Defects in solar cell materials: the good, the bad

Report
Defects in solar cell materials:
the good, the bad, and the ugly
Tim Gfroerer
Davidson College, Davidson, NC
with Yong Zhang
University of NC @ Charlotte
and Mark Wanlass
National Renewable Energy Lab, Golden, CO
~ Supported by the Charlotte Research Institute and
the American Chemical Society – Petroleum Research Fund ~
Some of the experiments and analysis by . . .
Mac Read and Caroline Vaughan (’10)
Ryan Crum and Mark Crowley (’11)
Outline
• Semiconductors, solar cells, and defects
• Recombination, radiative efficiency, and
dependence on defect level distributions
• Photoluminescence imaging and modeling
• Confocal photoluminescence microscopy and
the role of diffusion
Semiconductors
a
free atoms
V(r)
r
atomic crystal
Energy levels
Spacing decreasing
n=3
n=2
Periodic
Potential
Physlet*
* Physlet Quantum Physics: An Interactive
Introduction by Mario Belloni et al. (2006).
n=1
-
a
Solar Cell Operation
Conduction Band
-
E-Field
-
HEAT
ELECTRON
ABSORPTION
PHOTON
CURRENT
HOLE
-
Valence Band
+
E-Field
+
+
+
When a photon is absorbed, an electron is excited into the conduction band, leaving a
hole behind in the valence band. Some heat is lost, reducing efficiency. Then an
internal electric field sweeps the electrons and holes away, creating electricity.
Good Defects: Impurities for p/n
Junction Formation
+ + + ++
+ +
+
+
+ +
+ + P+ + +
+ + + +
+ + + + +
+
+
+
+
-
+
-
Depletion Layer
← E-Field ←
-
-
N -
Semiconductor Defects
Defect Level Physlet
~ from Physlet Quantum Physics: An Interactive Introduction
by Mario Belloni et al. (2006).
Dislocation Applet
Bad Defects: Defect-Related
Trapping and Recombination
Conduction Band
ENERGY
-
Defect Level
HEAT
HEAT
+
Valence Band
Electrons can recombine with holes by hopping through defect levels and releasing
more heat. This loss mechanism also reduces the efficiency of a solar cell.
Radiative Recombination and Efficiency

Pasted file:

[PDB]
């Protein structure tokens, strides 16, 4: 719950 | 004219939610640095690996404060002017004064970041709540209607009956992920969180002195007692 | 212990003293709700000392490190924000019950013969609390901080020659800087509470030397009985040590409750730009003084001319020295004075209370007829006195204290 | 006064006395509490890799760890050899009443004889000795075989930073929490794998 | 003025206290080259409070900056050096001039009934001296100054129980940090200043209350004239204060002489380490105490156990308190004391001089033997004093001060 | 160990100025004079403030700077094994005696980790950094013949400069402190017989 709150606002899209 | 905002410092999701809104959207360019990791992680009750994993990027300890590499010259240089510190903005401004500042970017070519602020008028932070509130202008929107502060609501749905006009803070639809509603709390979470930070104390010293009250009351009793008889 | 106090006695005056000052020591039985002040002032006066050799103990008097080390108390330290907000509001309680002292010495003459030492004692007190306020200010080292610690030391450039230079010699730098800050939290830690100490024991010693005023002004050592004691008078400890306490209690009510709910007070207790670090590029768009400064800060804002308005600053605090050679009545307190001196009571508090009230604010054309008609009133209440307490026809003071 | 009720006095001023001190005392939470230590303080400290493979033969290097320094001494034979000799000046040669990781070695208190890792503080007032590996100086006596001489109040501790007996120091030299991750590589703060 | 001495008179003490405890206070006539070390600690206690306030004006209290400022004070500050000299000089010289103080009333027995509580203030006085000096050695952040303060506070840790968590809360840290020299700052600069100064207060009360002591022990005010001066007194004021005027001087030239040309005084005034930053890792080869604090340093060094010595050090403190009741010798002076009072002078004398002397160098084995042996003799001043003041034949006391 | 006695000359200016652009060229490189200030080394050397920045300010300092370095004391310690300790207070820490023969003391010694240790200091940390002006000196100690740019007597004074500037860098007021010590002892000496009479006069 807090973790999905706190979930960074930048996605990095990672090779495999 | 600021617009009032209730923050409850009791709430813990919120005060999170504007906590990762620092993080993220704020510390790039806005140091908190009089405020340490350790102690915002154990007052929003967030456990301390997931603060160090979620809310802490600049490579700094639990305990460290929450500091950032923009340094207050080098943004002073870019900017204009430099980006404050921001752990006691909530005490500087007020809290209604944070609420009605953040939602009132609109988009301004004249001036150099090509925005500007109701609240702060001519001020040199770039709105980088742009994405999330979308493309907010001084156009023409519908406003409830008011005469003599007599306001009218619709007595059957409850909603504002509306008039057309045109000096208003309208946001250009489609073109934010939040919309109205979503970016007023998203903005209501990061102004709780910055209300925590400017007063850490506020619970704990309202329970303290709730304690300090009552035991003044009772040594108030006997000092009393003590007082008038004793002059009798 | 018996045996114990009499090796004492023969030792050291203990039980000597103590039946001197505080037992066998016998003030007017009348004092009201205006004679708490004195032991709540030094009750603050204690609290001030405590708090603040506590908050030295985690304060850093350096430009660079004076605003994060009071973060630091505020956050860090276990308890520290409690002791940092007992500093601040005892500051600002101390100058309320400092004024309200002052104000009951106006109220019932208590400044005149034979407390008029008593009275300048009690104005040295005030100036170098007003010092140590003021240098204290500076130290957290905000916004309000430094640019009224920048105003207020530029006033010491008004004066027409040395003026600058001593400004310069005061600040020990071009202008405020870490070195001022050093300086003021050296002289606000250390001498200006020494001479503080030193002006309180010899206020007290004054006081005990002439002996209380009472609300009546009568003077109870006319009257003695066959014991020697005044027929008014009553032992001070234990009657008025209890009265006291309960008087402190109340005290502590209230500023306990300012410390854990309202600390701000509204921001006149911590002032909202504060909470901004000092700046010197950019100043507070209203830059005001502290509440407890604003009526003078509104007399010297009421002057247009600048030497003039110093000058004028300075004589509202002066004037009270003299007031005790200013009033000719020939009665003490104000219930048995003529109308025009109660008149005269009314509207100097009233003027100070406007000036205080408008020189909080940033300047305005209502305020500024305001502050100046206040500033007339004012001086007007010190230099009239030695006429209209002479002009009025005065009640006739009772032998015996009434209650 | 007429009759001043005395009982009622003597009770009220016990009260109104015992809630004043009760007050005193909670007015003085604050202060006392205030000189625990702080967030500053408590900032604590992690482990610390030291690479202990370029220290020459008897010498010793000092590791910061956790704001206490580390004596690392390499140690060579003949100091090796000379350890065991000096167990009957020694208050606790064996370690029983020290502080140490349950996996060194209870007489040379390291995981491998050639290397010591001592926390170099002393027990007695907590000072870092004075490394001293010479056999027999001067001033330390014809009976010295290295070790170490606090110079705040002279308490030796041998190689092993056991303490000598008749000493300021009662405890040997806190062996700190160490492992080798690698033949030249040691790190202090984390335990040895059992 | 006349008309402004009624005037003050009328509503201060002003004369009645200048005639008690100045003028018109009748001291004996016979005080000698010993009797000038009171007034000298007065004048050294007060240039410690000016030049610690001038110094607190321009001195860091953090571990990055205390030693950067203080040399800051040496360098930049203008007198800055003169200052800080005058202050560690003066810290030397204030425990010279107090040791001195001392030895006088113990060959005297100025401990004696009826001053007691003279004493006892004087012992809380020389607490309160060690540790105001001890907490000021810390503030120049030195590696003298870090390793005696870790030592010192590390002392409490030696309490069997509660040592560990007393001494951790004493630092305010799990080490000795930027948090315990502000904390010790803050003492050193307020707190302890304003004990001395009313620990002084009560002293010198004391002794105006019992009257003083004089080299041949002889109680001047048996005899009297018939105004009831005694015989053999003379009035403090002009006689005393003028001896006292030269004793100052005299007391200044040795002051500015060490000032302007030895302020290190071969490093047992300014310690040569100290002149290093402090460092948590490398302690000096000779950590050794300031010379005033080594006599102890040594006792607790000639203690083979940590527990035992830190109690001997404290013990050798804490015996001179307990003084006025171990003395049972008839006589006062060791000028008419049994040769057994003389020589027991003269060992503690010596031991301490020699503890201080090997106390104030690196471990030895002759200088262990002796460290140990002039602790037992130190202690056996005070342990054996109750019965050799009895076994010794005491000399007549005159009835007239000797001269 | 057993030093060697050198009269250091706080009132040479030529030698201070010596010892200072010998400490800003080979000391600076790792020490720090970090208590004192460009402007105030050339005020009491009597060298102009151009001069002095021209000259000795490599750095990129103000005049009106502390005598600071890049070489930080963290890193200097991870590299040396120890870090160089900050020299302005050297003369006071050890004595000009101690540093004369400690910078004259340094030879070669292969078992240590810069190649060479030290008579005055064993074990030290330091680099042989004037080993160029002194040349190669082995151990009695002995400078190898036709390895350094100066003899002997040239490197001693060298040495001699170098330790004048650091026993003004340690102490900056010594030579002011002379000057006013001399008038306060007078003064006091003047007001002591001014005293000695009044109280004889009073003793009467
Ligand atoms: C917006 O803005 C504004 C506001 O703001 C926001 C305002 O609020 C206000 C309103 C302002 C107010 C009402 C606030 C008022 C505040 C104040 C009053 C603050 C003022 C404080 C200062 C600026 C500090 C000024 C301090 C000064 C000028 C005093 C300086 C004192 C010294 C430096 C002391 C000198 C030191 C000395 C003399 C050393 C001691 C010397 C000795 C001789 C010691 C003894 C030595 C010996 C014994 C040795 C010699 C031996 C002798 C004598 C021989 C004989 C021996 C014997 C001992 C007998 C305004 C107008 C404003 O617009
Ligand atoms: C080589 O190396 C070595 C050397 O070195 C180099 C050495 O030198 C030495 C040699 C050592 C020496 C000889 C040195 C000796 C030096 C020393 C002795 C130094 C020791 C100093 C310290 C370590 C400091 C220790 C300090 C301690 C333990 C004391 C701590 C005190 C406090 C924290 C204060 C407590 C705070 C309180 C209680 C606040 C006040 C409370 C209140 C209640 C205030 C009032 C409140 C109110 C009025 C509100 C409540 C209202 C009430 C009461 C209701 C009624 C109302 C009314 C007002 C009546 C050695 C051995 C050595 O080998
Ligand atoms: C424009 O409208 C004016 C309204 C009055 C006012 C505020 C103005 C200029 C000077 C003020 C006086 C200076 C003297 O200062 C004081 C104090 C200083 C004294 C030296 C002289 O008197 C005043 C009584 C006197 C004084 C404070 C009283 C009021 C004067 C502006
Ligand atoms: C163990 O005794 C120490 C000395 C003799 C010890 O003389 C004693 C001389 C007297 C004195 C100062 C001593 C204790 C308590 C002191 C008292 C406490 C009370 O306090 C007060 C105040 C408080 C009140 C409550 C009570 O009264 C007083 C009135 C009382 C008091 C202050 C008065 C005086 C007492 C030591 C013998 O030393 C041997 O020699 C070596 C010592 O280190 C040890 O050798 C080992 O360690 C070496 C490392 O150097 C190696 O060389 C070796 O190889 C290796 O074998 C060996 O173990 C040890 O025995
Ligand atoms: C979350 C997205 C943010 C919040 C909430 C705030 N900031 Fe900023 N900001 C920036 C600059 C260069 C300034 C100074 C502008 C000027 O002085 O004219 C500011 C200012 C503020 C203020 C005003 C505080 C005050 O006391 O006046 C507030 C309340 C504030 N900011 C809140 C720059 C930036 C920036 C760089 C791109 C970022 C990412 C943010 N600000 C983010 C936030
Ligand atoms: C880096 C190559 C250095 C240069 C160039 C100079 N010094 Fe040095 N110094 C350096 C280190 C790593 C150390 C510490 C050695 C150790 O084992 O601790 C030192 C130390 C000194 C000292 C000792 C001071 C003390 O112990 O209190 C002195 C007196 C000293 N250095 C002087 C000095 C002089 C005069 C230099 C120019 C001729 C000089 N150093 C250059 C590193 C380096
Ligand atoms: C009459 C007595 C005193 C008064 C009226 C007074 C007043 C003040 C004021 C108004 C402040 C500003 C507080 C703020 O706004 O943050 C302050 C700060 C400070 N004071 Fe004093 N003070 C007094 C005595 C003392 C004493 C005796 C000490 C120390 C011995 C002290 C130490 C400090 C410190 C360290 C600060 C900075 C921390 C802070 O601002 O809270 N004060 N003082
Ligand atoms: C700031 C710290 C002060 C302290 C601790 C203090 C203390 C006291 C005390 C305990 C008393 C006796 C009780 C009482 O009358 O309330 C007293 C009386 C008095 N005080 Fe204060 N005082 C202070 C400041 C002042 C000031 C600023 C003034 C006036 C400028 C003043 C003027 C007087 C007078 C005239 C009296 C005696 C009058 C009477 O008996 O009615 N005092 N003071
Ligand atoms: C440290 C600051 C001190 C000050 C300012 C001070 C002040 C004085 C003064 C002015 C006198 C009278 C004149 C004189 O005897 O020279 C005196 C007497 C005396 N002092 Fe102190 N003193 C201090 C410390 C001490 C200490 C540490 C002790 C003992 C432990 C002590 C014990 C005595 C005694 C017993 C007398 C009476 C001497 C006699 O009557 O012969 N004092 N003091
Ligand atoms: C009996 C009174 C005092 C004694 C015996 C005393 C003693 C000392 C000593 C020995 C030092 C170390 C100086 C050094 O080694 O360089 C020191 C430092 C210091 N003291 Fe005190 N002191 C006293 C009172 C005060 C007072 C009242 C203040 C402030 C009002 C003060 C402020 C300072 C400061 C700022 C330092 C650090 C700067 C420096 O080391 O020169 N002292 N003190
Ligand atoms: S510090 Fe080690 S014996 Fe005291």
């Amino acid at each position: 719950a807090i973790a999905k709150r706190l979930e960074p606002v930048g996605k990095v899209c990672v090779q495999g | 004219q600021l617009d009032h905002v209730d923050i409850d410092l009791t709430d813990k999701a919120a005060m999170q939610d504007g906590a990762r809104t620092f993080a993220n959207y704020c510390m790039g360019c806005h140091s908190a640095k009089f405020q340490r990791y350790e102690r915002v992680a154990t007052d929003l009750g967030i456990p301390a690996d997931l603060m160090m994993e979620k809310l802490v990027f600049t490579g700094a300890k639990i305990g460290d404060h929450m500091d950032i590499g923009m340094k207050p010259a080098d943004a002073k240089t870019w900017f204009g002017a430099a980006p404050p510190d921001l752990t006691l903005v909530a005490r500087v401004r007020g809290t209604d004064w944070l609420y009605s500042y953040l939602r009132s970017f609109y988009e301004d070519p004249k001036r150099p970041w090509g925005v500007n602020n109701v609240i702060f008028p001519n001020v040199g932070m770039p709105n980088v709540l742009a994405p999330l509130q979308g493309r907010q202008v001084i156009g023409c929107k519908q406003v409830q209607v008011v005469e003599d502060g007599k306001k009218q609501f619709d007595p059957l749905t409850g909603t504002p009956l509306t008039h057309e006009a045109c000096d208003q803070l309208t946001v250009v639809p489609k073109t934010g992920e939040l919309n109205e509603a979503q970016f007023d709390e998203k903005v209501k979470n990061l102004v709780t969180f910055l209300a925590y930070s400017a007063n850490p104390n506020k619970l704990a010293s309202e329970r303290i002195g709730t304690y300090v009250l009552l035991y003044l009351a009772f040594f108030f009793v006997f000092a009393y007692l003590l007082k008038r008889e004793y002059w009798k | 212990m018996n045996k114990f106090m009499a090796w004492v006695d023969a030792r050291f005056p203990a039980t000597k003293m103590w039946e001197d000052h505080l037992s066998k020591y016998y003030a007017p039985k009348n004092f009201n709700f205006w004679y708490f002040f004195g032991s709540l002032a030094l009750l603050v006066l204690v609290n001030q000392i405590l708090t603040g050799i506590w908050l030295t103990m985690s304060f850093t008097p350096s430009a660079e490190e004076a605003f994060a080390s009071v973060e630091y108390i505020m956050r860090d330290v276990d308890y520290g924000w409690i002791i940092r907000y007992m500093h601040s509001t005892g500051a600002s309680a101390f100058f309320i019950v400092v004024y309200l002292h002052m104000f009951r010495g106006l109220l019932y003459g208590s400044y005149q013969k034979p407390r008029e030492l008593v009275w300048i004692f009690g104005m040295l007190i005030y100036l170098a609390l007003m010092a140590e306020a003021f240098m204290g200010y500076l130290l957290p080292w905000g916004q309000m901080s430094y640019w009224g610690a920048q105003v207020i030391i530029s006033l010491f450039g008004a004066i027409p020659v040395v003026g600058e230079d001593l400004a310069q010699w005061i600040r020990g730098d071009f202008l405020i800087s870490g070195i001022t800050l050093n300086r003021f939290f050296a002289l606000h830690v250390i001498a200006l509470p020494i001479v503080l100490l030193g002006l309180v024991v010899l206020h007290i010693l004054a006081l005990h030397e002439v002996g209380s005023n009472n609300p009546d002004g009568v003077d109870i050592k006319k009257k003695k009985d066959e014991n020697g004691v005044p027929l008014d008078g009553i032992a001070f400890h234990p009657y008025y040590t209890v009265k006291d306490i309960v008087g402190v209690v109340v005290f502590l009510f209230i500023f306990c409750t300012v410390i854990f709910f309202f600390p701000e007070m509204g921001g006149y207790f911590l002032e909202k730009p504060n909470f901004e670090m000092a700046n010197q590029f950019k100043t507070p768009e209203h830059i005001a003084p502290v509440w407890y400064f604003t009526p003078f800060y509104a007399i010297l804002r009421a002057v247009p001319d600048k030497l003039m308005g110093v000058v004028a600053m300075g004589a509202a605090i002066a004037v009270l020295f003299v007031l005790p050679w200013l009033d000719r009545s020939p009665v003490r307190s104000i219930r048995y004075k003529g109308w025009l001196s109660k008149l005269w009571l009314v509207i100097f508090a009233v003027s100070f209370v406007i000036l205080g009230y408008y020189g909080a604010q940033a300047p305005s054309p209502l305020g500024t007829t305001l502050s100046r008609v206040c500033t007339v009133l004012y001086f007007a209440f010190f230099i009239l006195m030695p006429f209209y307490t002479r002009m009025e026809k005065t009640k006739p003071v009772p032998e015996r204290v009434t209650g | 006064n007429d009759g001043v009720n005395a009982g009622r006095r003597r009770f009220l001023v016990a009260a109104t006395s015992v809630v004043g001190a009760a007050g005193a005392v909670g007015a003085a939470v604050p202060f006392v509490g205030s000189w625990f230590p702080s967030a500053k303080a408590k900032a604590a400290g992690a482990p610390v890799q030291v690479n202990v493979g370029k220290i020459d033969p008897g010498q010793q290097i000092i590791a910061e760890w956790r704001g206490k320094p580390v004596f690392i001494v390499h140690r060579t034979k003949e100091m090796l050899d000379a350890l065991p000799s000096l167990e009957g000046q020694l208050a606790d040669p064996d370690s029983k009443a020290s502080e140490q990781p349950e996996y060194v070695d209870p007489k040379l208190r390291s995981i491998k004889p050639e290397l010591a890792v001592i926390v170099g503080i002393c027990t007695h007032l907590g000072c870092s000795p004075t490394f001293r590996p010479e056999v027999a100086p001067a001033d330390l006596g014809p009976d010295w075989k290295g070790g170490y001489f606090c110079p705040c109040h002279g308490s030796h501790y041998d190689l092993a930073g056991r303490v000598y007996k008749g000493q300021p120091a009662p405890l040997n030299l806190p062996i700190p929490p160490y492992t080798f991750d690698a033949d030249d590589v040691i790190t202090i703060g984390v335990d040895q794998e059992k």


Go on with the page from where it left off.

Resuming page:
Conduction Band
-
light in
PHOTON
+
Valence Band
Radiative Rate ~ n x p
heat
light out
Radiative Efficiency = (light out) / (light in)
= (radiative rate) / (total recombination rate)
Photoluminescence Imaging
Experiment
Excitation-Dependent Images
2
2
Sample
(b) Iex ~ 1.2 W/cm
(a) Iex ~ 12 W/cm
Laser
Lowpass filter
100 m
1.00
0.90
0.92
0.83
0.83
0.75
0.75
0.68
100 m
0.60
0.66
2
Camera
2
(c) Iex ~ 0.12 W/cm
100 m
(d) Iex ~ 0.012 W/cm
0.75
0.30
0.69
0.28
0.63
0.25
0.56
0.23
0.50
100 m
0.20
Top View of Diffusion to
Dislocations
Simulated Images
Experiment
Simulation
2
2
2
100 m
(b) Iex ~ 1.2 W/cm
1.00
0.90
1.00
0.90
0.92
0.83
0.92
0.83
0.83
0.75
0.83
0.75
0.68
0.75
0.68
0.60
0.66
0.60
0.75
100 m
0.66
2
2
2
(c) Iex ~ 0.12 W/cm
100 m
2
(a) Iex ~ 12 W/cm
(b) Iex ~ 1.2 W/cm
(a) Iex ~ 12 W/cm
2
(c) Iex ~ 0.12 W/cm
(d) Iex ~ 0.012 W/cm
(d) Iex ~ 0.012 W/cm
0.75
0.30
0.75
0.30
0.69
0.28
0.69
0.27
0.63
0.25
0.63
0.24
0.56
0.23
0.56
0.21
0.20
0.50
0.18
0.50
100 m
Simulation Details
1st Simulation
2nd Simulation
Generation, recombination, and diffusion
with augmented defect-related
recombination in dislocation pixel:
 n (t )
t

 Generation
 
rate



Defect
Radiative





  recombinat ion  recombinat ion   Diffusion 



rate
rate



d ( n )
2
LaplacianD iffusion  D n 
dx
2
Recombination Assumptions:
1. Defect levels clustered near the
middle of the gap –
no thermal excitation out of traps
2. (# of electrons) = (# of holes) = n
Theoretical Efficiency:
Theoretical Efficiency:
Efficiency

RadiativeR ate
DefectRate
 RadiativeR ate
Recombination Improvements:
1. Defect level distribution can be
tailored to achieve the best fit
2. Theory accounts for thermal
excitation out of traps
3. (# of e-s in conduction band) = n
can differ from
(# of holes in valence band) = p
4. (# of trapped e-s) = dn
can differ from
(# of trapped holes) = dp
Efficiency

Bn
2
An  Bn
2

Bn p
A ( n  dp  p  dn )  B  n  p
Better Simulated Images
Experiment
Simulation
1.00
0.90
0.92
0.83
0.83
0.75
0.75
0.68
100 m
2
100 m
1.00
0.90
0.92
0.83
0.83
0.75
0.75
0.68
0.66
0.60
0.60
0.66
2
2